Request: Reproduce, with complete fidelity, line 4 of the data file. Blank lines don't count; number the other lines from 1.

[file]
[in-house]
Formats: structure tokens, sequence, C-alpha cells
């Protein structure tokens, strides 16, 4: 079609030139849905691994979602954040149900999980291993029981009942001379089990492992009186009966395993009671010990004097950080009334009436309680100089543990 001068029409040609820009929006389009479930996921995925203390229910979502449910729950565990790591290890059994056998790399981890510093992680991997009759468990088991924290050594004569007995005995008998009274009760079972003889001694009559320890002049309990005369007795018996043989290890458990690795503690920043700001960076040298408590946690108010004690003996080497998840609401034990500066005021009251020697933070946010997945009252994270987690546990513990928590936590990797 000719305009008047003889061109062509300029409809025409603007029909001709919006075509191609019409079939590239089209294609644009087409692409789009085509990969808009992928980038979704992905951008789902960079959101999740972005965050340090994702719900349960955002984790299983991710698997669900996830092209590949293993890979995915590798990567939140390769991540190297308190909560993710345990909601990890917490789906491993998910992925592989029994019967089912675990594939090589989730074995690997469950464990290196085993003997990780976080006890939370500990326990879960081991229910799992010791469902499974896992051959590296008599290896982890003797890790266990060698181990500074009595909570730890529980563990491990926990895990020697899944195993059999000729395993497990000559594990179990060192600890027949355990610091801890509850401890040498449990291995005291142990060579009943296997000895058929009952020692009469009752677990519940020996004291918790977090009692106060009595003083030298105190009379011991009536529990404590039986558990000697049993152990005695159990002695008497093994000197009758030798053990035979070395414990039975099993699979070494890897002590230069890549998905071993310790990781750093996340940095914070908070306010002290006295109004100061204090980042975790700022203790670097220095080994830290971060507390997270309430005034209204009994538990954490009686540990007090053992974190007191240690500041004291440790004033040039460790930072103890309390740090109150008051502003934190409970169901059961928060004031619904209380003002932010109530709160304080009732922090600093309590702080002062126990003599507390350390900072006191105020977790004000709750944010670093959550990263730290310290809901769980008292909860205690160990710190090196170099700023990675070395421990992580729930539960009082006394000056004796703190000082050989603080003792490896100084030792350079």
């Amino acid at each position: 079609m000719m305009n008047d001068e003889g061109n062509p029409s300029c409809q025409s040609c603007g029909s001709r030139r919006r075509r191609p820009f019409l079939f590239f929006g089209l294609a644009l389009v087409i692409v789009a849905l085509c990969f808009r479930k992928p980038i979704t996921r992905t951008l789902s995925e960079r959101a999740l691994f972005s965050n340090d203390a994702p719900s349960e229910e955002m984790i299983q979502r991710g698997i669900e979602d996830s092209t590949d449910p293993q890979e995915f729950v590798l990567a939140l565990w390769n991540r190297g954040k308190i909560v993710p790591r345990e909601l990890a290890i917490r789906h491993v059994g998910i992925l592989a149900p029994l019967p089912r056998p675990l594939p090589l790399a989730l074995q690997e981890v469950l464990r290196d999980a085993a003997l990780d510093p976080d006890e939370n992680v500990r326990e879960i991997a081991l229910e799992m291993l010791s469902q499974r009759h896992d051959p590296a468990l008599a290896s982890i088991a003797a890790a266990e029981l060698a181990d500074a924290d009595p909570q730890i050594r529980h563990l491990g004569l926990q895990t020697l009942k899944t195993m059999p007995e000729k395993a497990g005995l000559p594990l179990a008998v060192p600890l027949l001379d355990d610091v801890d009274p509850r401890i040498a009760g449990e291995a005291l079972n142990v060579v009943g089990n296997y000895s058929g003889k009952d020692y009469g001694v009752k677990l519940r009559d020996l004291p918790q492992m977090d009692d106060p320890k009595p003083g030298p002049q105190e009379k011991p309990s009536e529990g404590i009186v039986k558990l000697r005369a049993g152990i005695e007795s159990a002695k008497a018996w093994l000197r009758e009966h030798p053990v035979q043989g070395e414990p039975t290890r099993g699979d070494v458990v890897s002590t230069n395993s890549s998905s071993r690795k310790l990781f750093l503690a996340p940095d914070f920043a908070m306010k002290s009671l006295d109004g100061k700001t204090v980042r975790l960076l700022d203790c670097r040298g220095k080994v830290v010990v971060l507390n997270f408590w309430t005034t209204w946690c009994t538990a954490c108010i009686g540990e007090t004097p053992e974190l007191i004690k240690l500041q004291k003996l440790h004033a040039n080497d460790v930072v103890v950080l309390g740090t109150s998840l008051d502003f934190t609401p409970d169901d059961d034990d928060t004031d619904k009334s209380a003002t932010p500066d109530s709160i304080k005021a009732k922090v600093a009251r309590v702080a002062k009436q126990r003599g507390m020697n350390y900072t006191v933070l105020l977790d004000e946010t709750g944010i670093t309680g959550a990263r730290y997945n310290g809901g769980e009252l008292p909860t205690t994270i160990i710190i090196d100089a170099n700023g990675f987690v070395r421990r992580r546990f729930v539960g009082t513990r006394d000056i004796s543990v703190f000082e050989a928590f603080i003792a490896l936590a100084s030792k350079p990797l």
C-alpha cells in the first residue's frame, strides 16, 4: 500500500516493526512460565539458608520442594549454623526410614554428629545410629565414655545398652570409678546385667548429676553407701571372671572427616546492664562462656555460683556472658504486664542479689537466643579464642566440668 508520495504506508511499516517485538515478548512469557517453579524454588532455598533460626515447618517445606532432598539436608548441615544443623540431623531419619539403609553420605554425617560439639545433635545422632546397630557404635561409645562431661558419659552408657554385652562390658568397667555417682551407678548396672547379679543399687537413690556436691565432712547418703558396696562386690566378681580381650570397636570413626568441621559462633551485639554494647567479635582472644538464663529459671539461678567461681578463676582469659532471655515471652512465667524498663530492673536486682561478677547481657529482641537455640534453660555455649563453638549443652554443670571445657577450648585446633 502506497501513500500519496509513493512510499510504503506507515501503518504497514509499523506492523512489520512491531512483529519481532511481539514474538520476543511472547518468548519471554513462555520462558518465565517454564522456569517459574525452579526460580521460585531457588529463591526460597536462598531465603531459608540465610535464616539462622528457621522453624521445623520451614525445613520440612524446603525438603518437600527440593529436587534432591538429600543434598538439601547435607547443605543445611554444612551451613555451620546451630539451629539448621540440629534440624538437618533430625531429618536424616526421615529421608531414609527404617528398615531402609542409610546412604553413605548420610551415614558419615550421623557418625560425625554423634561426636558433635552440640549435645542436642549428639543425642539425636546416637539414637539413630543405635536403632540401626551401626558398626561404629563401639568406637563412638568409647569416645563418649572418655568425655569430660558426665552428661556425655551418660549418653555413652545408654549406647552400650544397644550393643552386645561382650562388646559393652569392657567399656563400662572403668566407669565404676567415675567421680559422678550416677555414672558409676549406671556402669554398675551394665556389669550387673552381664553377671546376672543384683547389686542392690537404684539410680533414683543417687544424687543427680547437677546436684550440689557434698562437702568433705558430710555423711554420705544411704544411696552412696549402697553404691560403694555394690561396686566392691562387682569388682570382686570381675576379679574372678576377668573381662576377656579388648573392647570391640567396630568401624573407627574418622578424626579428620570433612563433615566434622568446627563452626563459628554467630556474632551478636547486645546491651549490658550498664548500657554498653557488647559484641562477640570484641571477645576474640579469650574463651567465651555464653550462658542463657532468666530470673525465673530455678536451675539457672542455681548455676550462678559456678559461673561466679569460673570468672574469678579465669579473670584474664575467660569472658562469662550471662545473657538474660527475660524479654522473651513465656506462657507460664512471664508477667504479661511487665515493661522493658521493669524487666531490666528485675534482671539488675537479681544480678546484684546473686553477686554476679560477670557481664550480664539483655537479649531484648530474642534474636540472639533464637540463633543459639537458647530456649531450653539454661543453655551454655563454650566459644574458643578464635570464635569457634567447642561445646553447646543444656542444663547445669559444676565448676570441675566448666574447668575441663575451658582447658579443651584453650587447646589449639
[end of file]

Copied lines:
């Amino acid at each position: 079609m000719m305009n008047d001068e003889g061109n062509p029409s300029c409809q025409s040609c603007g029909s001709r030139r919006r075509r191609p820009f019409l079939f590239f929006g089209l294609a644009l389009v087409i692409v789009a849905l085509c990969f808009r479930k992928p980038i979704t996921r992905t951008l789902s995925e960079r959101a999740l691994f972005s965050n340090d203390a994702p719900s349960e229910e955002m984790i299983q979502r991710g698997i669900e979602d996830s092209t590949d449910p293993q890979e995915f729950v590798l990567a939140l565990w390769n991540r190297g954040k308190i909560v993710p790591r345990e909601l990890a290890i917490r789906h491993v059994g998910i992925l592989a149900p029994l019967p089912r056998p675990l594939p090589l790399a989730l074995q690997e981890v469950l464990r290196d999980a085993a003997l990780d510093p976080d006890e939370n992680v500990r326990e879960i991997a081991l229910e799992m291993l010791s469902q499974r009759h896992d051959p590296a468990l008599a290896s982890i088991a003797a890790a266990e029981l060698a181990d500074a924290d009595p909570q730890i050594r529980h563990l491990g004569l926990q895990t020697l009942k899944t195993m059999p007995e000729k395993a497990g005995l000559p594990l179990a008998v060192p600890l027949l001379d355990d610091v801890d009274p509850r401890i040498a009760g449990e291995a005291l079972n142990v060579v009943g089990n296997y000895s058929g003889k009952d020692y009469g001694v009752k677990l519940r009559d020996l004291p918790q492992m977090d009692d106060p320890k009595p003083g030298p002049q105190e009379k011991p309990s009536e529990g404590i009186v039986k558990l000697r005369a049993g152990i005695e007795s159990a002695k008497a018996w093994l000197r009758e009966h030798p053990v035979q043989g070395e414990p039975t290890r099993g699979d070494v458990v890897s002590t230069n395993s890549s998905s071993r690795k310790l990781f750093l503690a996340p940095d914070f920043a908070m306010k002290s009671l006295d109004g100061k700001t204090v980042r975790l960076l700022d203790c670097r040298g220095k080994v830290v010990v971060l507390n997270f408590w309430t005034t209204w946690c009994t538990a954490c108010i009686g540990e007090t004097p053992e974190l007191i004690k240690l500041q004291k003996l440790h004033a040039n080497d460790v930072v103890v950080l309390g740090t109150s998840l008051d502003f934190t609401p409970d169901d059961d034990d928060t004031d619904k009334s209380a003002t932010p500066d109530s709160i304080k005021a009732k922090v600093a009251r309590v702080a002062k009436q126990r003599g507390m020697n350390y900072t006191v933070l105020l977790d004000e946010t709750g944010i670093t309680g959550a990263r730290y997945n310290g809901g769980e009252l008292p909860t205690t994270i160990i710190i090196d100089a170099n700023g990675f987690v070395r421990r992580r546990f729930v539960g009082t513990r006394d000056i004796s543990v703190f000082e050989a928590f603080i003792a490896l936590a100084s030792k350079p990797l």